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At Adrian Rosenfeld, a Lesser-Known Chapter in Minimalism

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Taadaki Kuwayama, 'Untitled,' 1971; Acrylic on canvas with aluminum, 12 panels. (Photo by Aaron Wojack; Courtesy of Adrian Rosenfeld Gallery)

When Adrian Rosenfeld Gallery arrived at Minnesota Street Project’s 1150 25th Street location (down the street and up the hill from the main gallery building), the first thing I heard was, “You have to check out the library.” Push open the gallery’s large door and you’ll see not white walls, but floor-to-ceiling thick walnut shelves holding thousands of art books. And often, set invitingly before them: a plump leather couch.

So despite its potential intimidation factor (blue chip work, collaborations with fancy international galleries, the aforementioned giant door), Adrian Rosenfeld Gallery is inviting, usually well worth a visit, and currently even more so.

Tadaaki Kuwayama and Rakuko Naito, an exhibition of husband-and-wife artists organized in collaboration with the Los Angeles gallery Nonaka-Hill, spans six decades of work. Trained as Nihonga painters (traditional Japanese figure painting), Kuwayama and Naito moved from Tokyo to New York in 1958, where they quickly shed their formal training and entered the emerging minimalist scene.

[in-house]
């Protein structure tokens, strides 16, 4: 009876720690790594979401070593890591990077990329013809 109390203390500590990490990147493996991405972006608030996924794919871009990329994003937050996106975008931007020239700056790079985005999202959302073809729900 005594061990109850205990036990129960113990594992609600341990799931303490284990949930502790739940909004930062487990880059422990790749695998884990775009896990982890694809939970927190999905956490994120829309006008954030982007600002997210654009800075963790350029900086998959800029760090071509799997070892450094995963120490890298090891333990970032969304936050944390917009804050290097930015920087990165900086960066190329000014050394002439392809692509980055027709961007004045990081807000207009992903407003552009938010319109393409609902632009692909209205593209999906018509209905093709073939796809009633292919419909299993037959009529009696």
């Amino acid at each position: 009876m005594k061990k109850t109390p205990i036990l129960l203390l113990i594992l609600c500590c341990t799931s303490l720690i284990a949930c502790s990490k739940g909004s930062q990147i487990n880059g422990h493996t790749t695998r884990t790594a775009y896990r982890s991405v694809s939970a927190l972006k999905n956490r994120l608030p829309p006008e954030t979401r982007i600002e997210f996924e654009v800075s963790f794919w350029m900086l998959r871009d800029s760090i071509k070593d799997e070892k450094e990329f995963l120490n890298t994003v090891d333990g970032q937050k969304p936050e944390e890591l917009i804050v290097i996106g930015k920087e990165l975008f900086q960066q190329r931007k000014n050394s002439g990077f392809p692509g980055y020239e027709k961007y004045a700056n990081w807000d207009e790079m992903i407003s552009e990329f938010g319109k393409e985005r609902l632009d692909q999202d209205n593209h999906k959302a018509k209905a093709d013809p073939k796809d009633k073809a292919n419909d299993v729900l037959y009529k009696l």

Rakuko Naito, 'Untitled,' 1964; Acrylic on canvas.
Rakuko Naito, ‘Untitled,’ 1964; Acrylic on canvas. (Photo by Aaron Wojack; Courtesy of Adrian Rosenfeld Gallery)

Rubbing elbows with Donald Judd, Ad Reinhardt and Frank Stella, Kuwayama and Naito’s work shifted to color fields, hard-edged geometries and delicate aluminum frames. Their paintings from this period are eerily precise, the acrylic surfaces rendered without a single hint of brush bristles—let alone a human hand. Some of Kuwayama’s paintings even have an iridescent sheen, adding to their otherworldly aura.

While Kuwayama’s pieces in the show, covering 1962 to 1991, demonstrate a singular dedication to form, Naito’s works within a similar time frame range across media, playing with dimensionality and illusion in the bounds of an often-square frame. Most recently, those frames provide space for the accumulation of delicate stuffs: twists of aluminum wire and coils of Japanese paper.


What emerges throughout the exhibition is the sensation of these precise, illusionistic and vibrant paintings filling in some blanks. Why do we (or at least I) know Judd, Stella and Reinhardt, but not Naito and Kuwayama? In belated answer, there’s a berry-colored painting at Adrian Rosenfeld that argues quite persuasively not to be ignored or forgotten in the sands of art historical time. —Sarah Hotchkiss

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